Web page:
Egyptian NGO accuses authorities of persecution after members arrested

The Egyptian Commissioner for Rights and Freedom (ECRF) has denounced what it says is its persecution after Egyptian security forces arrested four of its employees on Saturday as they were conducting a field survey in the Khosous neighborhood of the Qalyubia province.
Authorities charged them with “collecting information without permission” and “working for unknown organizations,” ECRF said.
The four workers, consisting of two engineers, a lawyer and a researcher, were doing a survey on the housing situation and working on a plan to develop the neighborhood, with the participation of the residents, to be presented to the concerned authorities in order to develop the slums.
The ECRF called on the security forces to immediately release the employees and facilitate the researchers' work towards improving Egyptian living standards.
In January, ECRF submitted a legal registration, which would give the organization legal status, under the name of the Egyptian Movement for Rights and Freedoms to the Social Solidarity Ministry and has still not received a response, , according to the NGO law No. 84 of 2002.
ECRF condemned security forces for their persecution of activists and employees in the human rights field, emphasizing that this detention is nothing but a crackdown on NGOs. "The security's suppression doesn’t only happen with NGO employees but it extends to lawyers too, who are arrested and detained from courts and police stations while doing their job," a statement released by ECRF said.
The statement explained, "It means that the current regime is curbing whoever works in law and human rights in the Egyptian society, which harms the state’s interest and endorsement of justice."
This case, says the Association for Freedom of Thought and Expression (AFTE), has unveiled a common problem faced by hundreds of social science researchers on a daily basis during activities relate to field research, which depend on collecting information and data directly from the targeted samples they study.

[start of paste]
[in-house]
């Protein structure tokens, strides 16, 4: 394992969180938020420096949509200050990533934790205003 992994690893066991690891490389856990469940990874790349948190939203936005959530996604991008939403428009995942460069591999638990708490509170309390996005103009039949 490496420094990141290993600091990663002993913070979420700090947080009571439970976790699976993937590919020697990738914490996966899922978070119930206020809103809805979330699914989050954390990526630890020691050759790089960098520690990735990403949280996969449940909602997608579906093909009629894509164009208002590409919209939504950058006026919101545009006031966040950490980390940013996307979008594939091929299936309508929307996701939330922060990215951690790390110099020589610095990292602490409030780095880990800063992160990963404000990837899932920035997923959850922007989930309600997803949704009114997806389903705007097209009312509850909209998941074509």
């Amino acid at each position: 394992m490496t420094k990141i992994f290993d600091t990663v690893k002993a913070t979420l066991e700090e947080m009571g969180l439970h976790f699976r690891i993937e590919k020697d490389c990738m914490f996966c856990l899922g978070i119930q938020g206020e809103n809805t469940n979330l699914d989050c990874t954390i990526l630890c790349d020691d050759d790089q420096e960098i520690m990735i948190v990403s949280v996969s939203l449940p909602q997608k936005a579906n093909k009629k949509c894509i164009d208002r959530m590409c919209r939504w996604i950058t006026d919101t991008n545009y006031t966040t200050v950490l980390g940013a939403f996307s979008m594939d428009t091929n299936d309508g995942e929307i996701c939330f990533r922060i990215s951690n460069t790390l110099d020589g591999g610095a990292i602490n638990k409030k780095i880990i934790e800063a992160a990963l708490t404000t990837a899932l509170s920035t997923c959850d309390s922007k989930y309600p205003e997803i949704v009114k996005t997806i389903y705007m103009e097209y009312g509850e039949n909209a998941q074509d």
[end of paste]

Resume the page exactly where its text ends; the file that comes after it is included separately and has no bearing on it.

AFTE believes the current regime is violating the freedom of scientific research provided in article (66) of the 2014 Egyptian Constitution, which states that "the freedom of scientific research is guaranteed” and the state must support researchers.
A wave of crackdowns on civil society
“There are very clear attempts by the government to eliminate human rights work in Egypt at a time of some of the worst human rights violations,” Mohamed Zaree, program director at the Cairo Institute for Human Rights Studies told Washington Post in May.
Moreover, the government released a travel ban against some NGO employees. As in December 2014, authorities banned employees of the Egyptian Democratic Academy from travel though the NGO filed a registration application with authorities last fall. The EDA has spent weeks trying to find out what the reasons for the travel ban are, and found out it was in the shadow of some alleged accusations against the civil society in general.
“To ensure they are not working against the nation’s interests and security” was the reason declared by the authorities to raise pressure on civil society organizations.  
In mid-June, 10 international human rights organizations, including Amnesty international, released a joint statement condemning the Egyptian authorities' increasing pressure and crackdown on independent NGOs that receive foreign funding or have criticized government policies.
"Independent groups have already been subjected to continuing harassment and ordered to comply with an onerous law on associations that dates to the rule of former President Hosni Mubarak," the statement said.

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